Japan manufacturers meet UK Prime Minister to issue Brexit warning
12 February 2018
Japanese car manufacturers have warned UK Prime Minister Theresa May that they may have to leave Britain if trade barriers with Europe after Brexit make them unprofitable.
The automotive industry has been concerned about the impact that any ‘hard Brexit’ deal would have on their businesses. Should no free trade deal between the UK and Europe materialise, import tariffs would be set at World Trade Organisation (WTO) rates of around 10%. This would be paid each time a product is imported and exported to the country’s many vehicle plants.
Nissan Europe Chairman Paul Willcox, Honda Europe boss Ian Howells and Toyota Europe CEO Johan van Zyl were among executives from 19 Japanese businesses who met May and several of her top ministers last week in Downing Street to voice their concerns over the process and their prospects in the country following Brexit.
Japan's ambassador to Britain issued an unusually blunt warning on the risks of trade barriers. ‘If there is no profitability of continuing operations in the UK - not Japanese only - then no private company can continue operations,’ Koji Tsuruoka told reporters when asked how real the threat was to Japanese companies of Britain not securing frictionless EU trade.
‘So it is as simple as that,’ he said. ‘This is all high stakes that all of us, I think, need to keep in mind.’
Japan, the world's third-largest economy, has expressed unusually strong public concerns about the impact of Brexit on the UK, the second-most important destination for Japanese investment after the United States.
Major corporations within and outside the automotive industry have sought a two-year transition period, which they hope will ease Britain into its new relationship with the bloc.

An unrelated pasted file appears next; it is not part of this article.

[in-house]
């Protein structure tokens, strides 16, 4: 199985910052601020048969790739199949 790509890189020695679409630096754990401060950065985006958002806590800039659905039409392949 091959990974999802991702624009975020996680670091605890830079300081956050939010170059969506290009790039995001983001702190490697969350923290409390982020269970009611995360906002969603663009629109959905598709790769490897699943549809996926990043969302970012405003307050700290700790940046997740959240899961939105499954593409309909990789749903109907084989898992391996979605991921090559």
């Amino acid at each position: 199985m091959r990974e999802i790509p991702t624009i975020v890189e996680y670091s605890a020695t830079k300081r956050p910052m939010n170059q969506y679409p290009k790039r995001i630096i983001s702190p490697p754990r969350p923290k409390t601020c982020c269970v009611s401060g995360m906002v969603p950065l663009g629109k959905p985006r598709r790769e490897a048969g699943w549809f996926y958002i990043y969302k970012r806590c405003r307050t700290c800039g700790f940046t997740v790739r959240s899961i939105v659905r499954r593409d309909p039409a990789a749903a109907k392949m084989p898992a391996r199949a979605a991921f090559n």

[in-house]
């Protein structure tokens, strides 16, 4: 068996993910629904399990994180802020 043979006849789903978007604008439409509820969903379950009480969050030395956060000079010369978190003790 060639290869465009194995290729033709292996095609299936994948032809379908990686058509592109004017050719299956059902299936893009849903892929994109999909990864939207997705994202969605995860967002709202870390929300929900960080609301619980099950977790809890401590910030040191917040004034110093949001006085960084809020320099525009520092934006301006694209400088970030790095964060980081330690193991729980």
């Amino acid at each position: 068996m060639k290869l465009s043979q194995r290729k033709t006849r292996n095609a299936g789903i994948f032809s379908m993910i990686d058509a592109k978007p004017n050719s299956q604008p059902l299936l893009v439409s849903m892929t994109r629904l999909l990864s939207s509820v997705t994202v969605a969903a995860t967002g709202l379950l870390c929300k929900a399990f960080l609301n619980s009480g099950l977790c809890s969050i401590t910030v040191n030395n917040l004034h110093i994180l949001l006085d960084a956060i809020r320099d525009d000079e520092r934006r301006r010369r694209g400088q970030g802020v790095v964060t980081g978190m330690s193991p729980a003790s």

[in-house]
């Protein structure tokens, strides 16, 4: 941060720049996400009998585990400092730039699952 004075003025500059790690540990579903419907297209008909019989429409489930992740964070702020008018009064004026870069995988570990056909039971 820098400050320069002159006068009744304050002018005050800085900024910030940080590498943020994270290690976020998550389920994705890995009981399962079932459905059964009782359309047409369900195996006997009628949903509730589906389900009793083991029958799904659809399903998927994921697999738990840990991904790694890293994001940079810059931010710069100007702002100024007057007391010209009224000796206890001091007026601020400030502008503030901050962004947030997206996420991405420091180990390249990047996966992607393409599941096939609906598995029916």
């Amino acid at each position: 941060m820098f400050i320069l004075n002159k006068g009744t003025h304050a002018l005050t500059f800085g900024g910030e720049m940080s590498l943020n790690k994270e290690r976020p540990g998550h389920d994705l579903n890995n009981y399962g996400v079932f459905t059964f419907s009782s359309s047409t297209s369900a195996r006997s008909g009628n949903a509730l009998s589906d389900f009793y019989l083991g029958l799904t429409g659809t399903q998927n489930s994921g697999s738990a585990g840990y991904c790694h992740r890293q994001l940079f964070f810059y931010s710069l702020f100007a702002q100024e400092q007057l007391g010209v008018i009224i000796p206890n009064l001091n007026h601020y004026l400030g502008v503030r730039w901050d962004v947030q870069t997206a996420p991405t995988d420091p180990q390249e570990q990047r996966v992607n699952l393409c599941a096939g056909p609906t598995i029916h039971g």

Both London and Brussels hope to agree a transition deal lasting until the end of 2020, in which Britain would remain in the single market and be bound by all EU laws, by a summit towards the end of March.
A spokesman at May's office said she had agreed on the need to move on quickly in the Brexit talks to secure a trading relationship with the EU that is as tariff-free and frictionless as possible after the transition period.
Brexit minister David Davis said there was still progress to be made in the committee after disagreements between ministers erupted into the public domain.
The industry has often called for clarity over the Brexit situation. Despite its plant investment plans announced earlier in 2017, Toyota asked the government to ‘lift the fog’ surrounding negotiations, while Honda became the first manufacturer to reveal that it could not absorb the potential 10% tariffs placed on imports and exports, meaning vehicle prices would need to rise, or it would have to look at manufacturing in mainland Europe.
Ford also warned that a ‘hard’ Brexit could lead to a withdrawal of investment in UK facilities and manufacturing in another stark warning about the impact of the situation on the automotive industry. The company said that it would be difficult to ‘unwind’ its supply chain after 40 years of establishing it.